There is a group of scholars who say this is not a surprise. They point to a predictable cycle of great disturbances. It’s a very informative, interesting observation. I’m not sure it’s helpful; we are still in a frightening mess. One source these scholars point to is the Bible. In about 500 BCE the Jews are in just such a mess. They are in exile, in Babylon. Along comes Cyrus, and allows those who wish to, to go home. Good news, ~ sort of. The Jews have gotten comfortable, half or less decide to return. And while things start out fine, soon differing opinions and differing priorities cause disruptions. Infighting breaks out and rebuilding Jerusalem, the homeland, the Temple, grinds to a halt.
Isaiah is speaking to God’s people living in this tumultuous time. Isaiah seeks to keep God’s word of promise alive in a period in which the community stands on the brink of losing its spiritual identity. In a time of isolation and feelings of abandonment, Isaiah offers repentance, reorienting one’s life, as the way to healing, forgiveness, ~ divine grace. He knows the doubts, the contradictions, the tensions, the pains the people express will not instantly be resolved. But, they are lifted up in impassioned plea to the only one who can help. [iii]
Paul Hanson writes: “Faith in God’s commitment to justice and mercy has sustained God’s people through the darkest periods of suffering in the past. Central to biblical faith is the confession that those who trust in that same God in their own trials will not be abandoned. Therefore, even when God seems to have withdrawn, the suffering faithful individual and the stricken faithful community persist in directing their cries to the heavenly parent, ‘Yet, O LORD, you are our Father.’ ” This cry is reflected in Psalm 80, in which we repeatedly ask God to restore us.
Jesus builds on this story dynamic as he speaks of these things. Jesus tells his audience their generation will not pass away before these things take place. And he is correct; they did witness his death; they did witness the destruction—of Jerusalem, of God’s Temple.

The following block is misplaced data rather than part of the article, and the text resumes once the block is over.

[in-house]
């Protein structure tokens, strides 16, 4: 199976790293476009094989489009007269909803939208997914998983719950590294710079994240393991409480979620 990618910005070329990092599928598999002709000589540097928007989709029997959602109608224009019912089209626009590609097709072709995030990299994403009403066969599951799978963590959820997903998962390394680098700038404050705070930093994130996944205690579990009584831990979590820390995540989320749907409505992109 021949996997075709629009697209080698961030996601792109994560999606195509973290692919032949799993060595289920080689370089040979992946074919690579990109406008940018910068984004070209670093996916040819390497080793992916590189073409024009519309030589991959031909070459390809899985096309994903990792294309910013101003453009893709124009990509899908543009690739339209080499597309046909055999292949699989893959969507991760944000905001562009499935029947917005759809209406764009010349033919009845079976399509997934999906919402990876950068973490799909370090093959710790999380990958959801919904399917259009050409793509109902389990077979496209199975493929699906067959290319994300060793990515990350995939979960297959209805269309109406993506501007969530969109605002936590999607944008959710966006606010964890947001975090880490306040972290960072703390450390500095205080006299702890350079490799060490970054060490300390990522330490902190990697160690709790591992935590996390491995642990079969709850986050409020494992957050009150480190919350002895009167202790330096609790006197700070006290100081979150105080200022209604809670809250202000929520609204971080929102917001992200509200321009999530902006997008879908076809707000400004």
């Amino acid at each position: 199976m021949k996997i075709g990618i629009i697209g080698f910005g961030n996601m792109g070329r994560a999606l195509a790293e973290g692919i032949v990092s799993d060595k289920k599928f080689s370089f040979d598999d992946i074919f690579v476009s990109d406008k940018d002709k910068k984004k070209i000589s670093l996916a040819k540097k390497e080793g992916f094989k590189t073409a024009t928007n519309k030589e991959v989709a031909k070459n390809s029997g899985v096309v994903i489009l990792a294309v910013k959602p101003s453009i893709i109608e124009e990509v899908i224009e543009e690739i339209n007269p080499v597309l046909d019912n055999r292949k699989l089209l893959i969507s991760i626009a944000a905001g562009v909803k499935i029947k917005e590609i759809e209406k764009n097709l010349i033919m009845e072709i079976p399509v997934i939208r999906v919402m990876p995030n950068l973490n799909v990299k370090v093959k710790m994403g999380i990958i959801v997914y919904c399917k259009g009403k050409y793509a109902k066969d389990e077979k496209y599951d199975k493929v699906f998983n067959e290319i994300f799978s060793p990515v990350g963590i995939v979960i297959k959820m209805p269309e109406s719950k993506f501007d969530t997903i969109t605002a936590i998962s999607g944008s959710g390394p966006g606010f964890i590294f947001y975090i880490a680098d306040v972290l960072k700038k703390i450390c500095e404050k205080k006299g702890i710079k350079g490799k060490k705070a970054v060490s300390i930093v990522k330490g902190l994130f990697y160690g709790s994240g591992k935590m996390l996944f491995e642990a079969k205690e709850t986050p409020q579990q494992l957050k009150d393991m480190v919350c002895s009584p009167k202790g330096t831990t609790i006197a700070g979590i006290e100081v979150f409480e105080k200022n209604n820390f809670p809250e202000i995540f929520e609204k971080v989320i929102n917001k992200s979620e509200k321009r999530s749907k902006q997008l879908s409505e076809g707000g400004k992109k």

The scholars are right: it should not be a surprise our generations are witnessing a different version of these things. The gleaning becomes in asking “What’s next?’ Using Isaiah as guide we: openly name our doubts, tensions, contradictions and pains, to the only one who can help. In the face of everything to the contrary, we commit ourselves to justice and mercy trusting God will not abandon us, knowing that Christ will come again, assuredly, as he came to us in the incarnation, on that 1st Christmas morn. All the while knowing, despite those who proclaim otherwise, no one, not even Jesus, knows when that will be, nor how it will be.
Finally, we follow Jesus advise, and he’s a reliable source, to always be ready.
Now all we have to do is know what being ready looks like. Being ready includes a time element: right now. Being ready includes a commitment to justice and righteousness, not in any particular form, but rather in the depth and truth of our behaviors. Being ready includes an awareness of least expected peoples, proclaiming, revealing Jesus’ return. Being ready includes committing to and working at following God’s call, born of your belief in God’s deepest desire for us, for you, to rise to life immortal.
Black Friday is over; the turmoil and chaos is not. Nonetheless, it is still a time of Thanksgiving: as we look to the past, drawing strength and courage from the transforming power of the incarnation; as we look to the future, whenever the surprising time, whatever the surprising how, whoever the surprising people, may be, drawing inspiration and joy from the expectation of the day of our Lord Jesus Christ. Being ready is living in Thanksgiving.